2. The trainee keeps both hands up and slaps the trainer’s knife hand away with both hands to defend himself.
3. The trainee must move to the side or backwards to avoid getting stabbed or cut.
4. If the trainee can survive for 5 seconds, then he wins. The average knife fight (in real life) last five seconds; an eternity when you’re in the danger zone.
GLADIATORIAL COMBAT EXERCISE
This exercise goes way back – to the Roman era. Although long gone are the days that two people would fight each other with knives, this exercise really instills the “Will to Survive,” and aggression like few exercises can. As a bonus, the previous exercise, KNIFE EVASION EXERCISE, is reemphasized in the students’ minds .
What to do?
1. Both students are equipped with eye protection, and are each armed with rubber knives (the soft kind that bend easily).
1. Each student will attempt to deliver a fatal blow against one another: a stab to the chest, abdomen or head, or a cut to the neck area. The one who does so, wins. Defensive wounds to the hands and arms do not count (those areas are not usually life threatening in a real knife fight).
2. If the student is stabbed in the arm or leg (a strike that would definitely render it useless) then he loses the use of that limb. If it is his arm, it must go behind his back. If it is in the leg, then he must go down on that knee. Minor nicks don’t count.
3. Even if a fatal blow is delivered, the fight continues for another five seconds to train for real life confrontations. Just because someone receives a fatal wound, does not mean that they will go down right away. They may still have enough life in them to do you in.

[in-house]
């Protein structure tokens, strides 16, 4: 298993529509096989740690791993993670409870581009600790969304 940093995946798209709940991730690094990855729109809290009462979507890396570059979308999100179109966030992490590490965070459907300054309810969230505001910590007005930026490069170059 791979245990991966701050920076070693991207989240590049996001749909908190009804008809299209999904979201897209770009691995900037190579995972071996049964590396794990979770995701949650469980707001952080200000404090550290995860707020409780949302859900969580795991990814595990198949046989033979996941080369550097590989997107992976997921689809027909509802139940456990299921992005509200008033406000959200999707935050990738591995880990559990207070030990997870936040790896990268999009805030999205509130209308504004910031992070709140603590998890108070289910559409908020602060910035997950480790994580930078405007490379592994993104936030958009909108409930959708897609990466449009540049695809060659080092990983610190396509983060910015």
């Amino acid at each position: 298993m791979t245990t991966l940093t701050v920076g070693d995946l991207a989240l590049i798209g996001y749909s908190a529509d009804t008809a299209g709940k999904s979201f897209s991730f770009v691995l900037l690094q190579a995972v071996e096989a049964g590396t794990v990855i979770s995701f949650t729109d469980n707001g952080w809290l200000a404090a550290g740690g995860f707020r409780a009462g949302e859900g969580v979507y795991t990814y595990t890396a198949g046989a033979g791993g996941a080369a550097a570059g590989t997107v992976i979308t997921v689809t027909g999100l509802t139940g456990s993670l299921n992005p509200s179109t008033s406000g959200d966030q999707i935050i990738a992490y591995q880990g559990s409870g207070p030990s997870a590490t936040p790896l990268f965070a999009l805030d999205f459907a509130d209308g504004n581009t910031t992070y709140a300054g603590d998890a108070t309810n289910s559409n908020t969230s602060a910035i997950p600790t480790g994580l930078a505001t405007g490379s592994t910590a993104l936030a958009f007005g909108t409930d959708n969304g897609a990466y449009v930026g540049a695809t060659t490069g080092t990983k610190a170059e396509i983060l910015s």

KNIFE FROG LEAP KNIFE EXERCISE
Nothing creates more anticipation in a student than this exercise. Going for a single weapon is a game where winner usually takes all. This exercise teaches quick reaction, speed, and of course incorporates the last two exercises: KNIFE EVASION EXERCISE and GLADIATORIAL COMBAT EXERCISE.
What to do?
1. Have both students lay in a prone position facing each other approximately 25 feet away from each other.
2. Place a rubber knife between them in the middle.
1. When the instructor gives the command, “Go!” both students will leap for the rubber knife.
2. The first one who gains control over the knife will stab the other student in the torso once then disengage. GLADIATORIAL COMBAT can be done only if both students are suited up with protective gear.
3. The winner is the one who ends up with the knife.
WALL SPARRING EXERCISE
Putting a student in unusual fighting situations can really benefit the student by making him or her comfortable fighting in any position. This exercise accomplishes two things. One: it isolates the hands. Two: it forces the student to look over their shoulder and counter attack.
What to do?
1. The trainee places both hands on a wall, and may not remove them during the length of the exercise.
2. The trainer is behind (or to the sides) of the trainee wearing boxing gloves, chest protection, and shin pads.
1. The trainer will attempt to punch or kick (light to moderate) the trainee utilizing a half circle around the trainee.
2. The trainee will counter attack using only his legs. He may kick or trip the trainer.
The exercise will last for 15 seconds.
These exercises are just a few that my law enforcement and military students enjoy; from the most advanced, down to the beginners, and yes, even the timid. They are confidence builders that permit students to experience limited physical contact. When students “survive” or “endure” these Contact Conditioner exercises they learn a little bit more about themselves, and their own limits. It’s not long after that they are in the ring sparring with the best of them.